The 5 Biggest Mistakes Inexperienced Runners Make Leading to Injury

1)     Training for a ½ or full marathon when you’ve never run a 5K or 10K- because of variability of muscle types, bone density, running mechanics and the efficiency of oxygen consumption, not everybody was made to run long-distance races. Some great athletes are hardly capable of running 5 miles. Then, you have those individuals who can run a ½ marathon and barely train to do it. If a novice runner, see what your body is capable of first by training for and completing shorter races before attempting much longer runs.

2)     Pushing through pain to get through a run- there’s fatigue, soreness, the muscle burn and then, there’s pain. Concerning pain includes sharp discomfort, pain that results in limping, constant pain and pain associated with swelling. Pain around a tendon or right over a bone is a warning sign. Don’t ignore the “check engine light” that comes on in your body. Learn to recognize the difference between the types of discomfort and seek medical attention when the concerning form of pain is present.

3)     The wrong footwear- this can be shoes that are too old or the wrong type for your foot and particular gait pattern. It’s time for new shoes when there’s visible wear of the tread, especially in the forefoot area (the third of the foot closest to the toes). Shoes should be updated every 300-500 miles or every 9-12 months, whichever comes first. Also, seek a true “fitting” for your shoes. The right size, width and style (stability, neutral, zero drop, etc.) are important choices, and you should avoid choosing the latest “fad” shoe or the one that has the coolest design simply for the fashion statement. Find a quality running store that can help you with these choices.

4)     Training with a partner of a different skill set- it’s generally best to train with someone of a similar skill set and set of goals. Many runners are competitive (whether they admit it or not!), and will push each other at times even on training runs. While this is not all bad, someone training for their first ½ marathon will likely struggle to keep up with someone that has run numerous long-distance races. What’s the net result? The inexperienced runner tries to keep up with the experienced runner in terms of speed, distance and mindset. This is a recipe for injury. If wanting to train with a partner, try to find one that is willing to follow a similar schedule and runs a similar pace.

5)     Making up for lost time- sometimes a training schedule gets derailed. An illness, an injury or a life event knocks a runner off his/her training schedule for a couple of weeks. Race day is nearing, and thus, the runner tries to advance the training schedule by increasing the number of running days each week or jumping ahead and doing more miles or longer runs than what he/she should be doing. Example: it’s late in the training schedule for a ½ marathon, and the longest run you’ve done is 7 miles. You missed 2 weeks of training because of a sinus infection. You jump ahead on the schedule and do 10 miles on a Saturday. Now, your shin is throbbing. Shin splint or stress fracture? Either way, you’re done! No race for you. No running for weeks to months. What should you have done instead? Resumed your training schedule where you left off before the illness. Then, if not ready for this race, postpone and run another one. There are ½ marathons within a region almost every weekend, especially from the late winter until the late spring. Or, you could have still run the race, but adjusted your goals. Maybe you change your mindset to just finishing the race, even it meant walking part of race. The bottom line: skipping steps in your training often results in an increased risk of injury.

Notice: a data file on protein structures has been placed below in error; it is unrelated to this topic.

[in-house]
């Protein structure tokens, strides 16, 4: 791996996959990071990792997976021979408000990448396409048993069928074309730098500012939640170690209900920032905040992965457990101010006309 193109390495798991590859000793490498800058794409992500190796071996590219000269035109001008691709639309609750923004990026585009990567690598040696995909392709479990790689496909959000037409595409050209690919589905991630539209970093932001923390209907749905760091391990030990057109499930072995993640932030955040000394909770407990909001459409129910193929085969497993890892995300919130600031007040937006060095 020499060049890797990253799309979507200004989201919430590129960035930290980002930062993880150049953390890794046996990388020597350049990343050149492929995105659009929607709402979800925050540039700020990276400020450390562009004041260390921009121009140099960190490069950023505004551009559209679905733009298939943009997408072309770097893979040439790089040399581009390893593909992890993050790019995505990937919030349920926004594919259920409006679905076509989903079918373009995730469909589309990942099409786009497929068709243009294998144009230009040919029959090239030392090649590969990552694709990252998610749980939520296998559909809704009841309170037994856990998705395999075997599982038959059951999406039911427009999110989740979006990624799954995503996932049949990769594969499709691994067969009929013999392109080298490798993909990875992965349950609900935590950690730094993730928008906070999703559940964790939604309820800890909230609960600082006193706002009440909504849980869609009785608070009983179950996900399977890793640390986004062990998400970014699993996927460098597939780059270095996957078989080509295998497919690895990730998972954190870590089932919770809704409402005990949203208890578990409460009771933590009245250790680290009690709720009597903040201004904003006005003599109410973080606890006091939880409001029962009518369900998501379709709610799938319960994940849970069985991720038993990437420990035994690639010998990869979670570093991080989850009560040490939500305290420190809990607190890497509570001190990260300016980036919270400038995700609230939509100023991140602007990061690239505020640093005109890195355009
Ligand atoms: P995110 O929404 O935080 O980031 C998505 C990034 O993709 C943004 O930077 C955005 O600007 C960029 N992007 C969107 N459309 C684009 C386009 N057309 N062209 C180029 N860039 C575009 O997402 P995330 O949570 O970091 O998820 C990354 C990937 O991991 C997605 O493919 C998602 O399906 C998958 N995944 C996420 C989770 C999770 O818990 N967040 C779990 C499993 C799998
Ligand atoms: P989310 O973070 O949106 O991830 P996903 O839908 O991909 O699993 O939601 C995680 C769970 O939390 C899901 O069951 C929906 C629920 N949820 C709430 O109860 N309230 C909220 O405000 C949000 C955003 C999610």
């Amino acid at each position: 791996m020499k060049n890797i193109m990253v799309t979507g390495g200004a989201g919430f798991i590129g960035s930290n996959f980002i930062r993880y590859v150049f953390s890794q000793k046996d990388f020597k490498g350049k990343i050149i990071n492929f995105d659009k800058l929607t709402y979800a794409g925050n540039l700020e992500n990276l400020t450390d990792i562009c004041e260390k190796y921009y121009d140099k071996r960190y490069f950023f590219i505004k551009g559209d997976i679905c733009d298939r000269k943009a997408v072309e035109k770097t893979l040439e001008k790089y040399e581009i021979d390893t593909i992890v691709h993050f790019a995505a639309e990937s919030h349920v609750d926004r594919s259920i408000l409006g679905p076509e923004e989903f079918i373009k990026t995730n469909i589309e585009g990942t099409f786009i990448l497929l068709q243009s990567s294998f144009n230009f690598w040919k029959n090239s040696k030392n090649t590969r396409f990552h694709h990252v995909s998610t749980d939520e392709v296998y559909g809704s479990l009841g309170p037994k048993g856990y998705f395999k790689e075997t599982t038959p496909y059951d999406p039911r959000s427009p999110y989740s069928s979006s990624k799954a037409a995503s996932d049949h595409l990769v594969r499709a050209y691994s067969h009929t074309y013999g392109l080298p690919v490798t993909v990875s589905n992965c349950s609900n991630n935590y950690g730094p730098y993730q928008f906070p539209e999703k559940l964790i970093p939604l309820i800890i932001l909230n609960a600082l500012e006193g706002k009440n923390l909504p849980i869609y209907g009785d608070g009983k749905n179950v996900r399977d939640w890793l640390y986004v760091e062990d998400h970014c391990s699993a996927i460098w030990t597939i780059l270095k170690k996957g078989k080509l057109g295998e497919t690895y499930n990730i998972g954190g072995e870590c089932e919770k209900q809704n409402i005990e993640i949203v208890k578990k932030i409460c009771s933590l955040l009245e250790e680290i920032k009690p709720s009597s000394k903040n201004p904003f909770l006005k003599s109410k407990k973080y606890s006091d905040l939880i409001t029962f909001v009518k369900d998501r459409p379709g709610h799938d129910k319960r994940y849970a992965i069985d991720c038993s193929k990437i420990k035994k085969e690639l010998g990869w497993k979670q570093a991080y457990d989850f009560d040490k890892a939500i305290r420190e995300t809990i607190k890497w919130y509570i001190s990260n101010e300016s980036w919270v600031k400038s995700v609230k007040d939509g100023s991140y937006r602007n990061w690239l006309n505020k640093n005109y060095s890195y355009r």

At Impact Sports Medicine, we would rather help you prevent an injury, but when one does occur, we are ready to help! Enjoy your running!

The Guide to Regenerative Injections

Dr. Holmes’ Guide to Regenerative Injections

Regenerative injections are those specifically utilized to promote healing of damaged tissue, reduce or eliminate unhealthy inflammation and slow or halt the progression of soft tissue and joint deterioration. We now use them regularly for tendon problems including tennis elbow, golfer's elbow, the rotator cuff, the high hamstring, patellar and Achilles tendons. We also have seen great success in treating osteoarthritis of the knees, shoulders, hips, thumb and great toe joints. Plantar fasciitis, ligament and muscle tears are great candidates for regenerative injections as well. 

·      Platelet-Rich Plasma Injections

o   Blood obtained from an arm vein is centrifuged for 15-20 minutes, isolating the platelet-rich plasma